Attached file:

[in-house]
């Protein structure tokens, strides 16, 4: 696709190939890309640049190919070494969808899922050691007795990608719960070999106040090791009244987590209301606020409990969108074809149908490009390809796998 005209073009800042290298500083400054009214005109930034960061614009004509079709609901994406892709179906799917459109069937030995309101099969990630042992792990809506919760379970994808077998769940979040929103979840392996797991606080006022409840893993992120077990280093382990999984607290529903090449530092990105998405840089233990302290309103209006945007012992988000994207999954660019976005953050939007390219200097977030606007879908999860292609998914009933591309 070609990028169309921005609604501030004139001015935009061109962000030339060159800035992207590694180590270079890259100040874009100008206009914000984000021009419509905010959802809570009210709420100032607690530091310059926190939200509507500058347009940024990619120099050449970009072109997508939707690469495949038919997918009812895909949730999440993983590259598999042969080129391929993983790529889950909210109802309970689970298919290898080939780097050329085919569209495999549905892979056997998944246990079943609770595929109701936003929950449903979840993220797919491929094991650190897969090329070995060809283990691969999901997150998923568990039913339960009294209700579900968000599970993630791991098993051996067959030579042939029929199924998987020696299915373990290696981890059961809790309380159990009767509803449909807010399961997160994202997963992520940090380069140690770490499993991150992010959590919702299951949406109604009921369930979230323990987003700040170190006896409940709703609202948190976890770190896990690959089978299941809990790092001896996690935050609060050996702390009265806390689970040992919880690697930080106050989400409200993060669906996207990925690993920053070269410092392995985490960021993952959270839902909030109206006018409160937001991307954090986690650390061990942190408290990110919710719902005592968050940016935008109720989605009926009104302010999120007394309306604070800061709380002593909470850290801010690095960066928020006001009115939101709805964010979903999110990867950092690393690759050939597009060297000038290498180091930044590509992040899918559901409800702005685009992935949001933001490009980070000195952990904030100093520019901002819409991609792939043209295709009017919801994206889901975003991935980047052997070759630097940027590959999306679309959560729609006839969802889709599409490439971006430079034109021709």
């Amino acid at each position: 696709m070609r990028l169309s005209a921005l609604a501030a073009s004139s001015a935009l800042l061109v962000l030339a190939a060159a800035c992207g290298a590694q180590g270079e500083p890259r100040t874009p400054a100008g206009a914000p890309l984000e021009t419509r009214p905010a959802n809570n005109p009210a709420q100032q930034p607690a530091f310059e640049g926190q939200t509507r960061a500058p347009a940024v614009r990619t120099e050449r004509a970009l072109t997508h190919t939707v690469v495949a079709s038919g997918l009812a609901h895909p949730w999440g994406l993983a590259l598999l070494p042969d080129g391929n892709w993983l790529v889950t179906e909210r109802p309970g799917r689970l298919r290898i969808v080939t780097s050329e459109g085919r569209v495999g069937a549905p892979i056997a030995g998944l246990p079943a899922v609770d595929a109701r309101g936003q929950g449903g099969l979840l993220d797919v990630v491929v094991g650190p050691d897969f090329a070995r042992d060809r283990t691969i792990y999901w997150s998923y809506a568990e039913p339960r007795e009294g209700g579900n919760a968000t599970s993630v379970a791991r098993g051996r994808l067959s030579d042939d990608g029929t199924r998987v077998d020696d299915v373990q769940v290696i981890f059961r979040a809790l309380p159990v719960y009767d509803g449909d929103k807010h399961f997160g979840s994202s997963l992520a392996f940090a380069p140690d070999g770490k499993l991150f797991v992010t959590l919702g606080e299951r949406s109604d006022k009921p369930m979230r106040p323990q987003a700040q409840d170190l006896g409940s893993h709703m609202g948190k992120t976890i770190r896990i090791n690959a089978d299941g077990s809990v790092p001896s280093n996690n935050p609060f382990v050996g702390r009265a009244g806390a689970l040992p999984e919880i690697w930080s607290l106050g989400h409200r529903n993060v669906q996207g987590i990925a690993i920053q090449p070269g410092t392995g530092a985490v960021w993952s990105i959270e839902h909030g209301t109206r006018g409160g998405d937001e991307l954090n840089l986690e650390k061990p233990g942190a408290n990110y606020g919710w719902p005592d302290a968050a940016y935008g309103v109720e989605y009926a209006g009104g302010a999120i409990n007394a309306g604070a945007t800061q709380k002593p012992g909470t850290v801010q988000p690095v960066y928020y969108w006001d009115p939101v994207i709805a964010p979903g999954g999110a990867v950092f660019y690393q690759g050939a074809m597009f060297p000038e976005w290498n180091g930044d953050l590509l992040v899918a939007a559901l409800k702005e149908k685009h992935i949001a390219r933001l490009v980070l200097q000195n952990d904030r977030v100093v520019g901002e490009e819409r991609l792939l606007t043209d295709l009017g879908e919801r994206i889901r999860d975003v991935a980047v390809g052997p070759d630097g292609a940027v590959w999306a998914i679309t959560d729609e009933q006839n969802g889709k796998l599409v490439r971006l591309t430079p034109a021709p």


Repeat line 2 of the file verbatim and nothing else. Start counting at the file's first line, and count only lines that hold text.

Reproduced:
């Protein structure tokens, strides 16, 4: 696709190939890309640049190919070494969808899922050691007795990608719960070999106040090791009244987590209301606020409990969108074809149908490009390809796998 005209073009800042290298500083400054009214005109930034960061614009004509079709609901994406892709179906799917459109069937030995309101099969990630042992792990809506919760379970994808077998769940979040929103979840392996797991606080006022409840893993992120077990280093382990999984607290529903090449530092990105998405840089233990302290309103209006945007012992988000994207999954660019976005953050939007390219200097977030606007879908999860292609998914009933591309 070609990028169309921005609604501030004139001015935009061109962000030339060159800035992207590694180590270079890259100040874009100008206009914000984000021009419509905010959802809570009210709420100032607690530091310059926190939200509507500058347009940024990619120099050449970009072109997508939707690469495949038919997918009812895909949730999440993983590259598999042969080129391929993983790529889950909210109802309970689970298919290898080939780097050329085919569209495999549905892979056997998944246990079943609770595929109701936003929950449903979840993220797919491929094991650190897969090329070995060809283990691969999901997150998923568990039913339960009294209700579900968000599970993630791991098993051996067959030579042939029929199924998987020696299915373990290696981890059961809790309380159990009767509803449909807010399961997160994202997963992520940090380069140690770490499993991150992010959590919702299951949406109604009921369930979230323990987003700040170190006896409940709703609202948190976890770190896990690959089978299941809990790092001896996690935050609060050996702390009265806390689970040992919880690697930080106050989400409200993060669906996207990925690993920053070269410092392995985490960021993952959270839902909030109206006018409160937001991307954090986690650390061990942190408290990110919710719902005592968050940016935008109720989605009926009104302010999120007394309306604070800061709380002593909470850290801010690095960066928020006001009115939101709805964010979903999110990867950092690393690759050939597009060297000038290498180091930044590509992040899918559901409800702005685009992935949001933001490009980070000195952990904030100093520019901002819409991609792939043209295709009017919801994206889901975003991935980047052997070759630097940027590959999306679309959560729609006839969802889709599409490439971006430079034109021709």